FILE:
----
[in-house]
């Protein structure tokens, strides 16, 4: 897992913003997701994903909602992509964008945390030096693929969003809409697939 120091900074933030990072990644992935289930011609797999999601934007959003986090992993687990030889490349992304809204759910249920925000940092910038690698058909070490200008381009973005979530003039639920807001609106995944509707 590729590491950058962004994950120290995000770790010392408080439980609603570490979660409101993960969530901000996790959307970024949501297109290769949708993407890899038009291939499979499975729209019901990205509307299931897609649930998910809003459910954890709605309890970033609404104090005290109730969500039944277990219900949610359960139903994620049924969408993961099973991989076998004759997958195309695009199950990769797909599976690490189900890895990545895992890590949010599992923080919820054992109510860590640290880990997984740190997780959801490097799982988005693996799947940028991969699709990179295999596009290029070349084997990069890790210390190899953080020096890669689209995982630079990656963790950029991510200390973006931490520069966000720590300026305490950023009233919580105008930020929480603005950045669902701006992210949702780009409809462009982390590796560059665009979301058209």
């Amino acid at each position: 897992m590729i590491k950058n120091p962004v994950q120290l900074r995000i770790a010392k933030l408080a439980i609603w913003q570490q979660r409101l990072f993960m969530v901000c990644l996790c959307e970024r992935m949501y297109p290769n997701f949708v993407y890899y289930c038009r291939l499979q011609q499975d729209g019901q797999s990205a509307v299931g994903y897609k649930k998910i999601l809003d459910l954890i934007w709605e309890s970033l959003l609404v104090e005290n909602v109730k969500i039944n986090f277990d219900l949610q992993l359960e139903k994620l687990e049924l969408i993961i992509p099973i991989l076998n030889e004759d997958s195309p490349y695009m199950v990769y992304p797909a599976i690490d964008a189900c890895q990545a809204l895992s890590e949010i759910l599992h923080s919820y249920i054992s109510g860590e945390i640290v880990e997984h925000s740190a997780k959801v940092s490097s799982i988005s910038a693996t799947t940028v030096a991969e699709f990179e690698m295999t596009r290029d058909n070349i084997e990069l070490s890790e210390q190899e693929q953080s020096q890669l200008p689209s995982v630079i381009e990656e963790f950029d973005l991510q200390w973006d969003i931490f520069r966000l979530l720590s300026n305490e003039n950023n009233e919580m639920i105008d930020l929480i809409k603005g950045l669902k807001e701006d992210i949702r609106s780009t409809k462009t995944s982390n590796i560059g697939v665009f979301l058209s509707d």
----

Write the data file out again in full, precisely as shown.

[in-house]
């Protein structure tokens, strides 16, 4: 897992913003997701994903909602992509964008945390030096693929969003809409697939 120091900074933030990072990644992935289930011609797999999601934007959003986090992993687990030889490349992304809204759910249920925000940092910038690698058909070490200008381009973005979530003039639920807001609106995944509707 590729590491950058962004994950120290995000770790010392408080439980609603570490979660409101993960969530901000996790959307970024949501297109290769949708993407890899038009291939499979499975729209019901990205509307299931897609649930998910809003459910954890709605309890970033609404104090005290109730969500039944277990219900949610359960139903994620049924969408993961099973991989076998004759997958195309695009199950990769797909599976690490189900890895990545895992890590949010599992923080919820054992109510860590640290880990997984740190997780959801490097799982988005693996799947940028991969699709990179295999596009290029070349084997990069890790210390190899953080020096890669689209995982630079990656963790950029991510200390973006931490520069966000720590300026305490950023009233919580105008930020929480603005950045669902701006992210949702780009409809462009982390590796560059665009979301058209």
């Amino acid at each position: 897992m590729i590491k950058n120091p962004v994950q120290l900074r995000i770790a010392k933030l408080a439980i609603w913003q570490q979660r409101l990072f993960m969530v901000c990644l996790c959307e970024r992935m949501y297109p290769n997701f949708v993407y890899y289930c038009r291939l499979q011609q499975d729209g019901q797999s990205a509307v299931g994903y897609k649930k998910i999601l809003d459910l954890i934007w709605e309890s970033l959003l609404v104090e005290n909602v109730k969500i039944n986090f277990d219900l949610q992993l359960e139903k994620l687990e049924l969408i993961i992509p099973i991989l076998n030889e004759d997958s195309p490349y695009m199950v990769y992304p797909a599976i690490d964008a189900c890895q990545a809204l895992s890590e949010i759910l599992h923080s919820y249920i054992s109510g860590e945390i640290v880990e997984h925000s740190a997780k959801v940092s490097s799982i988005s910038a693996t799947t940028v030096a991969e699709f990179e690698m295999t596009r290029d058909n070349i084997e990069l070490s890790e210390q190899e693929q953080s020096q890669l200008p689209s995982v630079i381009e990656e963790f950029d973005l991510q200390w973006d969003i931490f520069r966000l979530l720590s300026n305490e003039n950023n009233e919580m639920i105008d930020l929480i809409k603005g950045l669902k807001e701006d992210i949702r609106s780009t409809k462009t995944s982390n590796i560059g697939v665009f979301l058209s509707d």